The park will afford many areas for the general public to relax for lunch, sightsee, meditate, perhaps find a spiritual connection and enjoy family gatherings while walking through this historic landmark facility.

In summary, the principle goal of this park is to educate those who may not know the contributions made by our veterans to keep our nation free. The park elicits pride, honor, respect and a sense of awe to those who read the inscriptions on the various monuments and plaques.


Joseph F. Doherty / for BCVMPA                                                                                                     

Bradford County Veteran's Memorial Park
PO Box 206
Towanda PA 18848


Major Towanda Borough Community Development Projects - 1988 to Present

In the late 1980's the Towanda Borough administration undertook a comprehensive planning effort to amend its Master Plan.

First settled in 1786, the Borough prospered as the Bradford County center of government, business and manufacturing but had been in decline in recent years as its old infrastructure wore out and businesses left for the malls.

The Master Plan's focus is to capitalize on Towanda's rich historic character and natural and man-made resources while rebuilding and improving its worn out or outdated infrastructure to reposition itself as a uniquely attractive, imageable place to live, do business or visit.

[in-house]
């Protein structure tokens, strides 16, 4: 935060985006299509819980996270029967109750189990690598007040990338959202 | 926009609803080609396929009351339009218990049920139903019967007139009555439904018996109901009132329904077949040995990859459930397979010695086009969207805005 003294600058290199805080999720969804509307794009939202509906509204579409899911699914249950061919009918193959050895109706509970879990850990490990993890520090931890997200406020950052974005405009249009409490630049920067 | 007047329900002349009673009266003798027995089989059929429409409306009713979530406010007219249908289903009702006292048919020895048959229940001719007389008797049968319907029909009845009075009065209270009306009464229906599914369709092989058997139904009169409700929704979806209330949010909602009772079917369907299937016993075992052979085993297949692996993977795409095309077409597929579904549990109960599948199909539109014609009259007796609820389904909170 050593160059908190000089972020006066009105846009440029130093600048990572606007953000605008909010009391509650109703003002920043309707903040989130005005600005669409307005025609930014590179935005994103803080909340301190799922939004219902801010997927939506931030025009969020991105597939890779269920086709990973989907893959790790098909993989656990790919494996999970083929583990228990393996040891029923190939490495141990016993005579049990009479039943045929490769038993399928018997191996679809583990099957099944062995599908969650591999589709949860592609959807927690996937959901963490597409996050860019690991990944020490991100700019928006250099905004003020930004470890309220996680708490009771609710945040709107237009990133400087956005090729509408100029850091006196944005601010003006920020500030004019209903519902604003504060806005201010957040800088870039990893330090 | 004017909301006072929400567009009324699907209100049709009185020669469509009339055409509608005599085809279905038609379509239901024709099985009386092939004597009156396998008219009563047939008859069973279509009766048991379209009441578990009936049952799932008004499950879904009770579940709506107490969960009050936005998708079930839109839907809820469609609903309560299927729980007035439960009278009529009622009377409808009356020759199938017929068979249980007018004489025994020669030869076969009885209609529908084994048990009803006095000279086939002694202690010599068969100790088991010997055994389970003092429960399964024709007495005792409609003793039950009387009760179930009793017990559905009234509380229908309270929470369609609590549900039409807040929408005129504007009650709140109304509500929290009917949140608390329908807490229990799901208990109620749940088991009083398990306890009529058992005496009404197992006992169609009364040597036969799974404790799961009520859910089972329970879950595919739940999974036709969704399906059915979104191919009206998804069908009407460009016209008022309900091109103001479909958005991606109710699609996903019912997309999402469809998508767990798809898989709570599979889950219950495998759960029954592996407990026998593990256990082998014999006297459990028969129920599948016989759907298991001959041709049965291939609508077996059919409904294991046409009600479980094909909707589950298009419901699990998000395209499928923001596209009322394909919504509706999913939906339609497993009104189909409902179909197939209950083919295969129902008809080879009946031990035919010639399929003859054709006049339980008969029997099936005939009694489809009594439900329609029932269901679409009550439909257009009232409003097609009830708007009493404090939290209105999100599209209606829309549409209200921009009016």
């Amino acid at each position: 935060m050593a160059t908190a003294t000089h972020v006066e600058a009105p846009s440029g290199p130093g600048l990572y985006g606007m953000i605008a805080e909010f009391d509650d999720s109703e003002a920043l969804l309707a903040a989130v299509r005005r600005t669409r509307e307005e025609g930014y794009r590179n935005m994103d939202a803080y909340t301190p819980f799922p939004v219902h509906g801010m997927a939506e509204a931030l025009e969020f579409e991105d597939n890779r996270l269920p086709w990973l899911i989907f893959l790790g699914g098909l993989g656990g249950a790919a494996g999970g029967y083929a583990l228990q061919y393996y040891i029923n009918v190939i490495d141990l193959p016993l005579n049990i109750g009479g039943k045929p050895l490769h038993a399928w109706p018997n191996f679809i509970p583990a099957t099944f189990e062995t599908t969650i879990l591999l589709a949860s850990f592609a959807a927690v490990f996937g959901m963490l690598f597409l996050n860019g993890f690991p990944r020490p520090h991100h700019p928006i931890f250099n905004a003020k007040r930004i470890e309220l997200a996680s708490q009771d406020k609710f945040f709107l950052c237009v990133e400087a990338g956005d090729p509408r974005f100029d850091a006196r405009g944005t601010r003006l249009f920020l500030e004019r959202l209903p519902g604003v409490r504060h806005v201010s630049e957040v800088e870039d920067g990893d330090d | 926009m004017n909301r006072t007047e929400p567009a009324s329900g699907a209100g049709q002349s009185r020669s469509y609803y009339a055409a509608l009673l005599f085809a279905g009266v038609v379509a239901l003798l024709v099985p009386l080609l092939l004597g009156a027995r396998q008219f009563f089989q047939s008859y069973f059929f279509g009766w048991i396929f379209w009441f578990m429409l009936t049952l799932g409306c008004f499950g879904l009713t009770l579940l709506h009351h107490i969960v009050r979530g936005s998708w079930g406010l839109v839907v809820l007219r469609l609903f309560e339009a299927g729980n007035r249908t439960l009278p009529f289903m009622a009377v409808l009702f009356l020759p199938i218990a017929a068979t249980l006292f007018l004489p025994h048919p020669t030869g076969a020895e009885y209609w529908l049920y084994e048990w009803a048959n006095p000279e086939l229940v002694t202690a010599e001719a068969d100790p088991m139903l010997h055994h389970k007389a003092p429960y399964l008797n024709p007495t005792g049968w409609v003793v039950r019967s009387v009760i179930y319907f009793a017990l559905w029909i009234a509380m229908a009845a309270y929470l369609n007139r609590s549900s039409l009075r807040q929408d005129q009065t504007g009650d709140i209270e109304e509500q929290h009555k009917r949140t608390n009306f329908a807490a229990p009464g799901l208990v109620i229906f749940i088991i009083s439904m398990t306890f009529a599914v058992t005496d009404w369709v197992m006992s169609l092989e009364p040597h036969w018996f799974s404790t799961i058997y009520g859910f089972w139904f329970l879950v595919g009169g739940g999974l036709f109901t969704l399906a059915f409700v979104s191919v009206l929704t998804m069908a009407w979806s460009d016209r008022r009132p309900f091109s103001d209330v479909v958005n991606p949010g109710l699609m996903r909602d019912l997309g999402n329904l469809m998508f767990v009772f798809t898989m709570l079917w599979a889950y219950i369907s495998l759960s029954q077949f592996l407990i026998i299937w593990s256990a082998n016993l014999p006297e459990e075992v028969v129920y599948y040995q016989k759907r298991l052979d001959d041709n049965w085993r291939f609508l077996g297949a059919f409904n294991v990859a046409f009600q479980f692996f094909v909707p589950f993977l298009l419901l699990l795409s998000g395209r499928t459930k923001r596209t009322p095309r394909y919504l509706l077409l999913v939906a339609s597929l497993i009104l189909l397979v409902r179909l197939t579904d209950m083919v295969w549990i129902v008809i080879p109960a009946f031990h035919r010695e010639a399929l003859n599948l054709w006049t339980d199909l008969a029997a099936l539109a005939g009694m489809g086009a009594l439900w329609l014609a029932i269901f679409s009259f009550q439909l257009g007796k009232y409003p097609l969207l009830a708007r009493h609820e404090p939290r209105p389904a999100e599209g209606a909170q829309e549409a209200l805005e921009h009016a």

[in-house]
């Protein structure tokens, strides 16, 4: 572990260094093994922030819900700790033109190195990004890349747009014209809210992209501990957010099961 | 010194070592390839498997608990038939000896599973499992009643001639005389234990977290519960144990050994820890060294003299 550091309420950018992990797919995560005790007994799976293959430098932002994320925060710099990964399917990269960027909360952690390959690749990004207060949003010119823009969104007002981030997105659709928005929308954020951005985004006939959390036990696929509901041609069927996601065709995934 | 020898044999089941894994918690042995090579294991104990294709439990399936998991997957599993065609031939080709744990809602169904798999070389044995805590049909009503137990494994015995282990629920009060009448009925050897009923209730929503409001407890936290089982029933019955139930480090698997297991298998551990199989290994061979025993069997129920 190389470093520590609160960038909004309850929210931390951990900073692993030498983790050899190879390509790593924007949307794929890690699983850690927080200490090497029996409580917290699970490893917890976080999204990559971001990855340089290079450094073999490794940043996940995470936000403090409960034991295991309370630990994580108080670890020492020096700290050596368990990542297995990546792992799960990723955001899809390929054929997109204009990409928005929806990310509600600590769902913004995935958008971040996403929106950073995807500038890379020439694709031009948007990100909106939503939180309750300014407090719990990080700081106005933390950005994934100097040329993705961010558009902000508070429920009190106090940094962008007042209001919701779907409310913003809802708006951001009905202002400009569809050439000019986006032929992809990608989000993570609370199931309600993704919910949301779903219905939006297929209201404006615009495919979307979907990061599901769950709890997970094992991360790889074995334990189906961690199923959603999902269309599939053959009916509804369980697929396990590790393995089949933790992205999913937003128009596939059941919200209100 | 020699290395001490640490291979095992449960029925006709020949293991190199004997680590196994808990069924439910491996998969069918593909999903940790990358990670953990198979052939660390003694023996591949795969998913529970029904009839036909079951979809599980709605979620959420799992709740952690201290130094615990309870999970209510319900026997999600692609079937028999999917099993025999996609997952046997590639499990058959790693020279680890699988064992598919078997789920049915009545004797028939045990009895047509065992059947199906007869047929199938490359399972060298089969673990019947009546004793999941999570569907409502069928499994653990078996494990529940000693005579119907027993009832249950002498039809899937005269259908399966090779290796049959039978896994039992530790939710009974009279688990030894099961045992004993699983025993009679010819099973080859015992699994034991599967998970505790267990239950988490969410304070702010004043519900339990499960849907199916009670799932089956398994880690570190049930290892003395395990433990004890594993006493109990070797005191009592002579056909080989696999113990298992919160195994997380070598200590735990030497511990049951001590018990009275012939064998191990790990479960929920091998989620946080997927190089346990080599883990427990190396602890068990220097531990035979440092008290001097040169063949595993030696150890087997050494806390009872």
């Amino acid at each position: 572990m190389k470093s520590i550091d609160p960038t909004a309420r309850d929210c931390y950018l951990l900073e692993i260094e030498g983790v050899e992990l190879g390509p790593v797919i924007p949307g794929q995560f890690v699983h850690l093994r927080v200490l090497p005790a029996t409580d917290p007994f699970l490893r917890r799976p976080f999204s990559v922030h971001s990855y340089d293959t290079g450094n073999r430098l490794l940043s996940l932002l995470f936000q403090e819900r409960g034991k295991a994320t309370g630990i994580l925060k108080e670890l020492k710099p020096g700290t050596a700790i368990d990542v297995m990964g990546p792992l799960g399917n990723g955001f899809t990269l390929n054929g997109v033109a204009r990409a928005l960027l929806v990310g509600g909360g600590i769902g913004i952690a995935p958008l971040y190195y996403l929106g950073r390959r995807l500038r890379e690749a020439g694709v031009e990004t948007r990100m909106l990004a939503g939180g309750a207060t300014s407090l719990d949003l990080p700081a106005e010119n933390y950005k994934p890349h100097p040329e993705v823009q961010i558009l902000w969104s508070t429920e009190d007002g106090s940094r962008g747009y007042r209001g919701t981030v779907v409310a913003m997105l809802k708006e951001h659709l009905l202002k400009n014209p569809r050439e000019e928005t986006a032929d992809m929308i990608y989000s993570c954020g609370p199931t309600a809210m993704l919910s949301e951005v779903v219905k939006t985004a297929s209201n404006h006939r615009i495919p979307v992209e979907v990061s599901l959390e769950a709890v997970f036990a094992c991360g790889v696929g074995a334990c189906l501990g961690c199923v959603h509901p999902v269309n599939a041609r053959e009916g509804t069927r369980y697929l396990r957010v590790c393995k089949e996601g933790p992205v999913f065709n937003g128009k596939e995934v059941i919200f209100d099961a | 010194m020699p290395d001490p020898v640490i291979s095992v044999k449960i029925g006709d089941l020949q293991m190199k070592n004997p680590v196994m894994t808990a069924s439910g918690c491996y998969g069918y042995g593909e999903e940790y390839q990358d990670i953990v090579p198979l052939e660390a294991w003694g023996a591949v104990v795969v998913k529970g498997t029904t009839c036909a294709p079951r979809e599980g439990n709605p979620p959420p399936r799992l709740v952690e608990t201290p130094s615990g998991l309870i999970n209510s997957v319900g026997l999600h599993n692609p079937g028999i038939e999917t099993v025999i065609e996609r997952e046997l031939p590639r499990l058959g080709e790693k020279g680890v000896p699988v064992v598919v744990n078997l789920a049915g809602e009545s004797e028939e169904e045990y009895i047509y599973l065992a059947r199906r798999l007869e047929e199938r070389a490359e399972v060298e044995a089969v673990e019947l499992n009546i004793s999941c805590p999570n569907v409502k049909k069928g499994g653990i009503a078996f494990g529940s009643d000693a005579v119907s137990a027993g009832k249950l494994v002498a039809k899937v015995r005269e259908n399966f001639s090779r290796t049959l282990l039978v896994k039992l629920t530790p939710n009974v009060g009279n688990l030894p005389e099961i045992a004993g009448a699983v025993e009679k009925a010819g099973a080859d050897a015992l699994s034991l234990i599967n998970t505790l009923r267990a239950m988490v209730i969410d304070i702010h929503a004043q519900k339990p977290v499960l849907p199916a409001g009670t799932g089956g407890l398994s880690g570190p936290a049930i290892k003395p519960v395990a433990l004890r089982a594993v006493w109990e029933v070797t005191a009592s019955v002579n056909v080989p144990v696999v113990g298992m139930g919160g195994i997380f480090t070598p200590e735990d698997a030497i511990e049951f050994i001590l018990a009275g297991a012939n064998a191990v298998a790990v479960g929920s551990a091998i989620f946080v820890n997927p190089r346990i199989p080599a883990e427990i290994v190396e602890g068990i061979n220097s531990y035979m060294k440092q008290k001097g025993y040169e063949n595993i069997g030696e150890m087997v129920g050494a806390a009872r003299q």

The Plan has resulted in several completed projects many of which were "off shoots" encouraged by the overall plan vision. A few of these completed projects are as follows:

Towanda Historic District

In 1992, the Towanda Business District was entered into the National Register of Historical Places. 441 of a total 482 structures are historically contributing. The predominant architectural styles are Greek Revival and Queen Anne, with Gothic Revival, Second Empire and Italianate styles also represented.  Buildings in the downtown range in scale from the dominant bulk of the Bradford County Courthouse down to two and three story commercial buildings on narrow plots; residential scale runs from small cottage-like houses up to rambling Queen Anne mansions on large lots.  The structures are either brick or frame construction, as stone buildings are few.  While some buildings date from the early years of the 19th and 20th centuries, the vast majority, date from Towanda's economic heyday, which spanned the years 1830-1900.  Though most of the downtown business district is included, the district is predominantly residential.